Disable OS X Lion's resume for individual applications

Apple's Resume feature in Lion can be disabled for all applications, but you can also only disable it for individual ones if needed.

Apple's "Resume" feature in OS X Lion allows the system to save the current state of a program and, in conjunction with its auto-save feature, will restore both saved and unsaved documents as they were when you quit the program. This feature is convenient because it allows you to install application and system updates, or otherwise quit applications with little interruption to your workflow; however, in some situations it may not be a desired option to have.

Resume works by saving a profile of your current application's state within your user library folder in the /username/Library/Saved Application State/ folder, and then the system's launch services accesses this profile when the application is next launched. This allows Resume to work for any application, and does not require applications to be built with Resume support.

While Resume is overall a convenient option to have, in some instances it may be undesired. For example, in some programs you might regularly view or read private or legal documents that you might not wish to have reopened automatically whenever you open the program. To tackle this, Apple's approach is to have you either close the document before you quit the program, or quit it while holding the Option key to automatically close all windows before the program quits.

Unfortunately forgetting to close documents is easy to do at times, and you might wish instead to never have the system save and resume the window configuration for a specific program. While there is no manager utility or other interface for enabling or disabling resume features on a per-application basis, you can still do this in several ways in OS X.

  1. Lock configuration folders
    The first option is to make use of Apple's file locking features to prevent editing of a program's window configuration folder. To do this, open the program and ensure all windows in it are closed. Then quit the program and go to the user library folder by holding the Option key and choosing "Library" from the "Go" menu. When this is done, go to the "Saved Application State" directory and locate the folder for your program (it should be named something like "com.developer.appname.savedState"). When you have located the directory, get information on it by right-clicking it and selecting get-info, and check the box in the "General" section of the info window to lock the folder.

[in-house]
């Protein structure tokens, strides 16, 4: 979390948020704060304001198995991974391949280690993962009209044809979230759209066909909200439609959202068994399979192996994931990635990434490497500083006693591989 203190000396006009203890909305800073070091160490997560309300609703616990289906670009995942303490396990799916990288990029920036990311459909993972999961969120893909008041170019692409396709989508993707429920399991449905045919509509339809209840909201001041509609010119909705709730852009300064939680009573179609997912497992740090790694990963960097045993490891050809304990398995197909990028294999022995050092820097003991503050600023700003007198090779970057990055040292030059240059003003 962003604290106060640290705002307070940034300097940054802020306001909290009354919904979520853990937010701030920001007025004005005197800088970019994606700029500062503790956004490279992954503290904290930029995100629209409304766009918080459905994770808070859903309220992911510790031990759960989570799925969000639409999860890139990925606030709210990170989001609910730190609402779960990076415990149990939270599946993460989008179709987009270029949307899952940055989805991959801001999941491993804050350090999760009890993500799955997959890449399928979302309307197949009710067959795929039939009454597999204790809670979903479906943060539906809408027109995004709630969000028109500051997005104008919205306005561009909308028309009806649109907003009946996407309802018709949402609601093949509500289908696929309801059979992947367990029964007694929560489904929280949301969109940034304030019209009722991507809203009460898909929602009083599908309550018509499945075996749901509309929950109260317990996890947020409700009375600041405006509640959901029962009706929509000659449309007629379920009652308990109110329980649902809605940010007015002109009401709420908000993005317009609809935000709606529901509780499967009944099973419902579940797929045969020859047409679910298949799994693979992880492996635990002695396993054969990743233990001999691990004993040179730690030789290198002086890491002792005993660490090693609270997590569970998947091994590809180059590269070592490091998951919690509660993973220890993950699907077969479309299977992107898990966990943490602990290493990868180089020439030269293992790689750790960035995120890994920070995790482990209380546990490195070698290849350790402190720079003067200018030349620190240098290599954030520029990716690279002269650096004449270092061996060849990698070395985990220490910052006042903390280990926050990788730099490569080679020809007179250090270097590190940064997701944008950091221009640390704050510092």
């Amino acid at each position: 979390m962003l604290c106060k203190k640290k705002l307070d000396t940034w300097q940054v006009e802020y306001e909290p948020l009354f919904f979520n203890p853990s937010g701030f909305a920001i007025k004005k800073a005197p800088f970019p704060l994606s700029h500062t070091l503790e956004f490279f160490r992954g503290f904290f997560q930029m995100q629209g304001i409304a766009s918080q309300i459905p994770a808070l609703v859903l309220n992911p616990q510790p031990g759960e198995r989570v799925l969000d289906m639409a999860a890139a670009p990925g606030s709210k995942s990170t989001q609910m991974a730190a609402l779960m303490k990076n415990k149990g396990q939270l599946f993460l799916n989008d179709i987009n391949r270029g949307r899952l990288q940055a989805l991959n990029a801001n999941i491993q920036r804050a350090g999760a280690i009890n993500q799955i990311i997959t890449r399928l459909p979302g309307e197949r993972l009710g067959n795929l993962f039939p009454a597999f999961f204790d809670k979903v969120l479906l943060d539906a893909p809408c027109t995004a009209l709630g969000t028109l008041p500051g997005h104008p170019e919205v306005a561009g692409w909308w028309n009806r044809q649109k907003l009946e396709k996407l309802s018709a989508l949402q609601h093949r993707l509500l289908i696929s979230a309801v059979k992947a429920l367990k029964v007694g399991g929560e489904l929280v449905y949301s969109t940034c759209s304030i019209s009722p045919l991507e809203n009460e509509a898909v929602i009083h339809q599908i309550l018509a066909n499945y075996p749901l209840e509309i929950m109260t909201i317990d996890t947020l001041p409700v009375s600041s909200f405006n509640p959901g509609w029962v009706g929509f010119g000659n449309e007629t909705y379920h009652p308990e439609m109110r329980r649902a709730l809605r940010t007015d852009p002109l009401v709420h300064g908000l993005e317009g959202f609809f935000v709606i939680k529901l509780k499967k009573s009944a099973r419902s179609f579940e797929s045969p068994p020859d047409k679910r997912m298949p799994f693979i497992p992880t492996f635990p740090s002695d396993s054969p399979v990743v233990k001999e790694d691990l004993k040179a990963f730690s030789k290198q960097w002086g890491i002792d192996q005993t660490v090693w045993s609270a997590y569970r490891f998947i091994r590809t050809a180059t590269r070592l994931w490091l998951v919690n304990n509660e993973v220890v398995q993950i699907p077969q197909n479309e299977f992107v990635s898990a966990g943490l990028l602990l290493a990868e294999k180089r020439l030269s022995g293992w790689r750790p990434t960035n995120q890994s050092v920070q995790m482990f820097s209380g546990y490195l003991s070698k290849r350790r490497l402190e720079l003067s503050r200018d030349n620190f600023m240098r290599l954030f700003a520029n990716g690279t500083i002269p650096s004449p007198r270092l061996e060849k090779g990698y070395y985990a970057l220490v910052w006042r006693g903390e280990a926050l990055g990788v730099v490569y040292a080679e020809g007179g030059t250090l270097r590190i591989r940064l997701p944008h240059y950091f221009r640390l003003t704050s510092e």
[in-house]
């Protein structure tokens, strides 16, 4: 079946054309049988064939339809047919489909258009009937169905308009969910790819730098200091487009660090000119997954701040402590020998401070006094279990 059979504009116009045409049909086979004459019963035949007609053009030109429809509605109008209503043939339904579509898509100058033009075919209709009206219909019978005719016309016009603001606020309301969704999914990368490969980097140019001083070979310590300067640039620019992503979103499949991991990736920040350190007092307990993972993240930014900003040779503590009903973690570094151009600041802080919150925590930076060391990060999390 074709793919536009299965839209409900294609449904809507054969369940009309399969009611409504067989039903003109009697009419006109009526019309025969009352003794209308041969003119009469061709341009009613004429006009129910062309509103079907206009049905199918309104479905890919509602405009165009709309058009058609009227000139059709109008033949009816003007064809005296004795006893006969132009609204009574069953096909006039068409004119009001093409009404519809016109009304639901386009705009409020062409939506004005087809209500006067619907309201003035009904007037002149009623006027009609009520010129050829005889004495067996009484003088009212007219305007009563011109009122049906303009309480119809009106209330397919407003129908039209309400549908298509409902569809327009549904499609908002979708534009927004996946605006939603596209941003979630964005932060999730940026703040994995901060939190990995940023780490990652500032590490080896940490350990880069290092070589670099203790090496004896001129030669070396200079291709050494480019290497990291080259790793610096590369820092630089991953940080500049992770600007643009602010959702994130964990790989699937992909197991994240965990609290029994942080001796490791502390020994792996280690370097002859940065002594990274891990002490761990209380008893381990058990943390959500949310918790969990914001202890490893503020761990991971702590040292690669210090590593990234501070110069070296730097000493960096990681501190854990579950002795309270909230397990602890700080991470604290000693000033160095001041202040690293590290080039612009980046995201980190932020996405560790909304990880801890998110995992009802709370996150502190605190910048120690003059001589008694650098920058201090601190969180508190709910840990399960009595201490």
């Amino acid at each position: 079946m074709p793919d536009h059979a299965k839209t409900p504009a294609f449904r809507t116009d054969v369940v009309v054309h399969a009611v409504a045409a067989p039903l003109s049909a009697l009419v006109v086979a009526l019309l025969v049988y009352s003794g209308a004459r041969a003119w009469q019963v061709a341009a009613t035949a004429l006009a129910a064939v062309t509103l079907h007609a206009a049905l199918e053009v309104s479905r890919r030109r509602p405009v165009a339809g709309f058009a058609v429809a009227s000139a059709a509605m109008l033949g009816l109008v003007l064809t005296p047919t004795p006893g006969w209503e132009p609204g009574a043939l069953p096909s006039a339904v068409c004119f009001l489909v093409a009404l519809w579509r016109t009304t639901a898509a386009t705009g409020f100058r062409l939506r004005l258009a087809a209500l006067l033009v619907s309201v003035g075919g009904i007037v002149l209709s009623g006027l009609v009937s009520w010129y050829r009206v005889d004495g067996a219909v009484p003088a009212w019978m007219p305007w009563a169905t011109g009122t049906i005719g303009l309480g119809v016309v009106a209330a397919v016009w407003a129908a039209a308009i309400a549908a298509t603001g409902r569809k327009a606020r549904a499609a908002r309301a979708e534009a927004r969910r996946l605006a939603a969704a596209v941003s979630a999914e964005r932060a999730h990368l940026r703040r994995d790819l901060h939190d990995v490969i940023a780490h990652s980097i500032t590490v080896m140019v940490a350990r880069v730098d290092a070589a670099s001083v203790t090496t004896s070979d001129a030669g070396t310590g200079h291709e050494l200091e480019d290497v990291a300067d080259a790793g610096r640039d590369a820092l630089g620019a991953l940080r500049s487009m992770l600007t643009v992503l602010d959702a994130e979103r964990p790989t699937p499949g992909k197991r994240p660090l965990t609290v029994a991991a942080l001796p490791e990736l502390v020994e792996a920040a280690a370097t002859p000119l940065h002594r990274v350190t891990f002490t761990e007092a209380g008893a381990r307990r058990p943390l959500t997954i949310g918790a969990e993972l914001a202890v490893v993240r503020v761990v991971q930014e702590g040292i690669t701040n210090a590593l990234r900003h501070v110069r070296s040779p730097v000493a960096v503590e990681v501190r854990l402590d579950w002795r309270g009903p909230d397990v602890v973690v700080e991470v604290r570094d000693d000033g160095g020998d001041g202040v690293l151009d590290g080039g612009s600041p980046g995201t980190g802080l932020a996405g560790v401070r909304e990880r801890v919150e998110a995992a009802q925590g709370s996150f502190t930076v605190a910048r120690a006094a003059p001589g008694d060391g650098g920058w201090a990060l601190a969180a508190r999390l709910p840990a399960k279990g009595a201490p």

2. Set hidden preferences
    Locking of the savedState folder is one approach and is convenient because it allows you to manage all the saved states in one directory, and given that locking a file puts a visible lock image on the folder's icon, it allows you to quickly preview which saved states are enabled or disabled. However, you can also perform a similar action by enabling a hidden preferences variable for the desired programs. To do this, first locate the saved state for the program of interest and get the name of the saved state folder, which as mentioned above should have the name of the developer and application in it (e.g., com.apple.TextEdit, or com.apple.iWork.Pages).

    These names represent the defaults domain for the target program, and can be used to set their preferences using the "defaults" Terminal command. By running the following command, you will enable the hidden "NSQuitAlwaysKeepWindows" variable for the target program and prevent the system from using the Resume feature for it (replace the word "DOMAIN" with the domain name of the program of interest):

    defaults write DOMAIN NSQuitAlwaysKeepsWindows -bool false


    To undo this setting, you can either repeat it but use "true" instead of "false" at the end, or run the following variant to delete the variable entry altogether:

    defaults delete DOMAIN NSQuitAlwaysKeepWindows



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About the author

    Topher, an avid Mac user for the past 15 years, has been a contributing author to MacFixIt since the spring of 2008. One of his passions is troubleshooting Mac problems and making the best use of Macs and Apple hardware at home and in the workplace.

     

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